According to the man standard set by “real” Evangelical men, Jesus was not a “real” man. In fact, one could argue that Jesus might have been gay. Can you imagine what would happen to the heads of “real” men if Jesus was, indeed, queer? Why, they would explode like those of the Martians in Mars Attacks! You see, “real” men have molded and shaped Jesus into their own images. And it’s not just “real” men Evangelicals. All followers of the Son of God follow a Jesus that looks, thinks, and acts just like them. This is why there are millions and millions of Jesuses (and Christianities). Throw in buffet-style readings and interpretations of the Bible, and what we end up with are Jesuses that seem an awful lot like us. Jesus is the ultimate chameleon, able to fit every sect, church, and Christian’s view of the world. This is why many Christians believe God hates LGBTQ people, Muslims, and liberals, yet other Christians believe Jesus loves LGBT people, Muslims, and liberals. And between these two worldviews are countless points of difference. Jesus, then, is like a paint-by-number portrait where each painter chooses what color corresponds with each number. “Jesus was white!” Megyn Kelly famously said. For her paint-by-number portrait of Jesus, she changed the brown/olive Mediterranean skin color to European white.
Theology and social conditioning force “real” Evangelical men to paint a mental and physical picture a certain way. Too bad there weren’t digital cameras back in 30 CE. Too bad a contemporary didn’t sketch Jesus or describe him. Too bad Jesus — who was likely illiterate — didn’t leave behind any writings. All we have are the gospels, none of which were written by Jesus, none of which were written during his lifetime. That’s why modern Christians are forced to make a Jesus in their own image, according to their own beliefs and experiences. And that’s fine, by the way. Thousands and thousands of people “know” Bruce Gerencser. They read this blog, and having never met me, they develop a mental picture of who and what I am. The same goes for the readers of this blog. I have met a few of you face to face, but I will go to the cremation furnace without ever truly “knowing” 99.9 percent of you. I interact with a small number of readers in the comments, on social media, and through text messages. I have made judgements about who and what you are. Now, these impressions of mine might bear a resemblance to the “real” you, but then again, maybe not. The only sure way I can know you (and you me) is for us to meet face to face and for us to spend significant time with each other. And even then, can we really totally and completely know someone?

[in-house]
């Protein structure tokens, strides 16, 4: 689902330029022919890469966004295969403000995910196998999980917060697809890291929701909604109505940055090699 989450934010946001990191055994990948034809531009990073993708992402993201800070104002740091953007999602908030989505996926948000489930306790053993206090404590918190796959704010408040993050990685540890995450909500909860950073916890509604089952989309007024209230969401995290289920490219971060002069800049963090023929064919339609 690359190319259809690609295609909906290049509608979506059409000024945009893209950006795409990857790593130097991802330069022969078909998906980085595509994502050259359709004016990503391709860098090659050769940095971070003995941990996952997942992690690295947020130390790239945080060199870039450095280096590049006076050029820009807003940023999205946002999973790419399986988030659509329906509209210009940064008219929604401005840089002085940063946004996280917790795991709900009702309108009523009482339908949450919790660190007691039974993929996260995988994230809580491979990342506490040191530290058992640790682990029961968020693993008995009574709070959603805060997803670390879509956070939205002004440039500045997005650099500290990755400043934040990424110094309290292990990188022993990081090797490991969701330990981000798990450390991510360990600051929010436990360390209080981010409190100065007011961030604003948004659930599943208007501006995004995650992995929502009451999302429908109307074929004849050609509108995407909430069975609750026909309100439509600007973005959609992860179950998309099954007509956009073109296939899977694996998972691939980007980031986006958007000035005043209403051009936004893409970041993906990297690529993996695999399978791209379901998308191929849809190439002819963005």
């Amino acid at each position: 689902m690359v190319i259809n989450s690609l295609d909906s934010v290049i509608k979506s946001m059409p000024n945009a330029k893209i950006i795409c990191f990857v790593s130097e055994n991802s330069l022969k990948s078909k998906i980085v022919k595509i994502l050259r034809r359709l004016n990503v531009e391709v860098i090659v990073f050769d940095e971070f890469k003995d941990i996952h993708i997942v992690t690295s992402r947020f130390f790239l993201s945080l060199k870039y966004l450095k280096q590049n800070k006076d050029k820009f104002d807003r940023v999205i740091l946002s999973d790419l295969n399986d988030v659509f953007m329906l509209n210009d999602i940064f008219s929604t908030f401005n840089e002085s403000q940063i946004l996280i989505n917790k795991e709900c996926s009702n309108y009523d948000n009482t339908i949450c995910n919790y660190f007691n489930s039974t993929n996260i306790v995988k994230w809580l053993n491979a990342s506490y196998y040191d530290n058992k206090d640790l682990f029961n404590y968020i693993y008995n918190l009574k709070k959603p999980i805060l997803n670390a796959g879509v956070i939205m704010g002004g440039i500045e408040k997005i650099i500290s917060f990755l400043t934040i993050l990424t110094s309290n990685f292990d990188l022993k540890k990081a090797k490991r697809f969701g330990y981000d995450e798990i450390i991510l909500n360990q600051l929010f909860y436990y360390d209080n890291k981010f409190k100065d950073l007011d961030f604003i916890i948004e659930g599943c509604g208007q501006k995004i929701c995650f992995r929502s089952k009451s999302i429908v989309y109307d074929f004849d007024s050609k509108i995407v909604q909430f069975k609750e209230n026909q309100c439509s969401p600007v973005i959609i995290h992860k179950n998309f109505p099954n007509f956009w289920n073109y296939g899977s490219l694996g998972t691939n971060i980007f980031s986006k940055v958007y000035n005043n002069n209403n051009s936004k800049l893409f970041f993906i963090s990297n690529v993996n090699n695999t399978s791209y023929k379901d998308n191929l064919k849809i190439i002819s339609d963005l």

“Real” men nonsense actually causes great psychological and societal harm. Instead of letting men be themselves, with unique wants, needs, and desires, Evangelical “real” men force other men to play according to their rules. Countless men endure sports because “real” men demand they do so. Countless men are married to women because “real” men love breasts and vaginas. And on and on it goes. And the worst part about all of this is that males who don’t fit the Evangelical “real” man standard suffer in silence, unable to say publicly they wept at the end of The Notebook or love Project Runway.
Life is too short to live in ways that deny who and what we really are. It’s okay to be different. It’s okay to have different wants, needs, and desires. Love monster trucks? Super! Love quiet walks in the woods and sunsets? That’s fine too. There’s no need for any of us to conform to a religious or cultural norm. Love others and be true to self. Dare we ask any more of anyone?
About Bruce Gerencser
Bruce Gerencser, 61, lives in rural Northwest Ohio with his wife of 40 years. He and his wife have six grown children and twelve grandchildren. Bruce pastored Evangelical churches for twenty-five years in Ohio, Texas, and Michigan. Bruce left the ministry in 2005, and in 2008 he left Christianity. Bruce is now a humanist and an atheist. For more information about Bruce, please read the About page.